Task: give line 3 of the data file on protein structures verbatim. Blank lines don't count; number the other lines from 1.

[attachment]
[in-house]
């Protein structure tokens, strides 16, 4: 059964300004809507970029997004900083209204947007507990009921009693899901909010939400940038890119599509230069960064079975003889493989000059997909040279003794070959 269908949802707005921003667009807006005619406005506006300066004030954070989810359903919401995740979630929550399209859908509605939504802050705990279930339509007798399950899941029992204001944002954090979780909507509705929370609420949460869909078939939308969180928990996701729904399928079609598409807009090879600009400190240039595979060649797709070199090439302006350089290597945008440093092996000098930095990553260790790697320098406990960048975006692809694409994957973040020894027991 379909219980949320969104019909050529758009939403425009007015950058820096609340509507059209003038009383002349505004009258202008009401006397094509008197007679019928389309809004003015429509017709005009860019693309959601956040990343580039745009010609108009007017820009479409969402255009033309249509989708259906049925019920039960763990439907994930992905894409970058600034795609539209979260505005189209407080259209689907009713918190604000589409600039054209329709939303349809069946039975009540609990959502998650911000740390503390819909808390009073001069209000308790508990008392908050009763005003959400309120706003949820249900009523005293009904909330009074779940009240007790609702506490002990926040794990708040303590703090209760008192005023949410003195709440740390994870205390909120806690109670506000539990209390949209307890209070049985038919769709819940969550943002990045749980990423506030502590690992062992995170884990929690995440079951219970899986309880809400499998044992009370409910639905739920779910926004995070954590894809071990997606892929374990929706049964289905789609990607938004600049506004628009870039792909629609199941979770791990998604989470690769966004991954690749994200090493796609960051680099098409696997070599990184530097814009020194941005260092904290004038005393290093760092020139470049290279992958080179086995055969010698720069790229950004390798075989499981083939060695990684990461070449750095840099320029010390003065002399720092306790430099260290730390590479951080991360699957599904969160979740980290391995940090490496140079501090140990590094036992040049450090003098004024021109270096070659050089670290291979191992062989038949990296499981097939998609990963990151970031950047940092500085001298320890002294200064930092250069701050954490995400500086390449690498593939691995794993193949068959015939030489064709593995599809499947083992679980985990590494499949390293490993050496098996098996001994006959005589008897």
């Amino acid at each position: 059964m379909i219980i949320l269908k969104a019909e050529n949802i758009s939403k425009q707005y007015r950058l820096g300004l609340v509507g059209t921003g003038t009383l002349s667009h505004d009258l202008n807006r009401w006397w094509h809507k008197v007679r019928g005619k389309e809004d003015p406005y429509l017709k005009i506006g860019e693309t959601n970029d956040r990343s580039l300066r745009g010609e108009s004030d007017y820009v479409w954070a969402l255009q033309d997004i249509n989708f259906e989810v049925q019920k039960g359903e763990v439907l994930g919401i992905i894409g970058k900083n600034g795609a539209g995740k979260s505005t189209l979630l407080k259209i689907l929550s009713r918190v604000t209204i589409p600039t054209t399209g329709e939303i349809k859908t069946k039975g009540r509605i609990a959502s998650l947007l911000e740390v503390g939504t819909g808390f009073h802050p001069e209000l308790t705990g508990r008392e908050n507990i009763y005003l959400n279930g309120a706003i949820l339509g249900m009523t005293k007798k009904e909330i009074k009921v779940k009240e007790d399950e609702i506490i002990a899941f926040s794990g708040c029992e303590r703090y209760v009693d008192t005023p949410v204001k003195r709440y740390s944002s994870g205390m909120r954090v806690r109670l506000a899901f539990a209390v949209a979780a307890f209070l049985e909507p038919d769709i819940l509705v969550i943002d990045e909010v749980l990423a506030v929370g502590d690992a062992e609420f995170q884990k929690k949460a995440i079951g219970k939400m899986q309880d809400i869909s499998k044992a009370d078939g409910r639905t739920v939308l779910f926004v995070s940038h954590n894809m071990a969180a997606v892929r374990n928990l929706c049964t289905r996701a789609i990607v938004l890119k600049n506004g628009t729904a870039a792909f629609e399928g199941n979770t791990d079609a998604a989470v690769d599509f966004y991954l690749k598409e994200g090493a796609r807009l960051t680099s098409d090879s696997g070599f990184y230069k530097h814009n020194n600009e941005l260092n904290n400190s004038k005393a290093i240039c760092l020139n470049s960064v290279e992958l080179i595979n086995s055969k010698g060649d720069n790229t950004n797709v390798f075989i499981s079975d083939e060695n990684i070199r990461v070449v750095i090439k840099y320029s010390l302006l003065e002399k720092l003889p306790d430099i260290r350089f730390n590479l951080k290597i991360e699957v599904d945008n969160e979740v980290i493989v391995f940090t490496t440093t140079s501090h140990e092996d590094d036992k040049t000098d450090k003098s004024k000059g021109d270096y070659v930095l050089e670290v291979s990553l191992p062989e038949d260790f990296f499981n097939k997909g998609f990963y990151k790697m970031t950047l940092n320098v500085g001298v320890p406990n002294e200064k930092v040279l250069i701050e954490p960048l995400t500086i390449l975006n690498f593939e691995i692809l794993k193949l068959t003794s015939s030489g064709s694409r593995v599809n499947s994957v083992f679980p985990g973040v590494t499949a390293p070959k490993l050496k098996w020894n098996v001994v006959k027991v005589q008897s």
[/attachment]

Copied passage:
């Amino acid at each position: 059964m379909i219980i949320l269908k969104a019909e050529n949802i758009s939403k425009q707005y007015r950058l820096g300004l609340v509507g059209t921003g003038t009383l002349s667009h505004d009258l202008n807006r009401w006397w094509h809507k008197v007679r019928g005619k389309e809004d003015p406005y429509l017709k005009i506006g860019e693309t959601n970029d956040r990343s580039l300066r745009g010609e108009s004030d007017y820009v479409w954070a969402l255009q033309d997004i249509n989708f259906e989810v049925q019920k039960g359903e763990v439907l994930g919401i992905i894409g970058k900083n600034g795609a539209g995740k979260s505005t189209l979630l407080k259209i689907l929550s009713r918190v604000t209204i589409p600039t054209t399209g329709e939303i349809k859908t069946k039975g009540r509605i609990a959502s998650l947007l911000e740390v503390g939504t819909g808390f009073h802050p001069e209000l308790t705990g508990r008392e908050n507990i009763y005003l959400n279930g309120a706003i949820l339509g249900m009523t005293k007798k009904e909330i009074k009921v779940k009240e007790d399950e609702i506490i002990a899941f926040s794990g708040c029992e303590r703090y209760v009693d008192t005023p949410v204001k003195r709440y740390s944002s994870g205390m909120r954090v806690r109670l506000a899901f539990a209390v949209a979780a307890f209070l049985e909507p038919d769709i819940l509705v969550i943002d990045e909010v749980l990423a506030v929370g502590d690992a062992e609420f995170q884990k929690k949460a995440i079951g219970k939400m899986q309880d809400i869909s499998k044992a009370d078939g409910r639905t739920v939308l779910f926004v995070s940038h954590n894809m071990a969180a997606v892929r374990n928990l929706c049964t289905r996701a789609i990607v938004l890119k600049n506004g628009t729904a870039a792909f629609e399928g199941n979770t791990d079609a998604a989470v690769d599509f966004y991954l690749k598409e994200g090493a796609r807009l960051t680099s098409d090879s696997g070599f990184y230069k530097h814009n020194n600009e941005l260092n904290n400190s004038k005393a290093i240039c760092l020139n470049s960064v290279e992958l080179i595979n086995s055969k010698g060649d720069n790229t950004n797709v390798f075989i499981s079975d083939e060695n990684i070199r990461v070449v750095i090439k840099y320029s010390l302006l003065e002399k720092l003889p306790d430099i260290r350089f730390n590479l951080k290597i991360e699957v599904d945008n969160e979740v980290i493989v391995f940090t490496t440093t140079s501090h140990e092996d590094d036992k040049t000098d450090k003098s004024k000059g021109d270096y070659v930095l050089e670290v291979s990553l191992p062989e038949d260790f990296f499981n097939k997909g998609f990963y990151k790697m970031t950047l940092n320098v500085g001298v320890p406990n002294e200064k930092v040279l250069i701050e954490p960048l995400t500086i390449l975006n690498f593939e691995i692809l794993k193949l068959t003794s015939s030489g064709s694409r593995v599809n499947s994957v083992f679980p985990g973040v590494t499949a390293p070959k490993l050496k098996w020894n098996v001994v006959k027991v005589q008897s």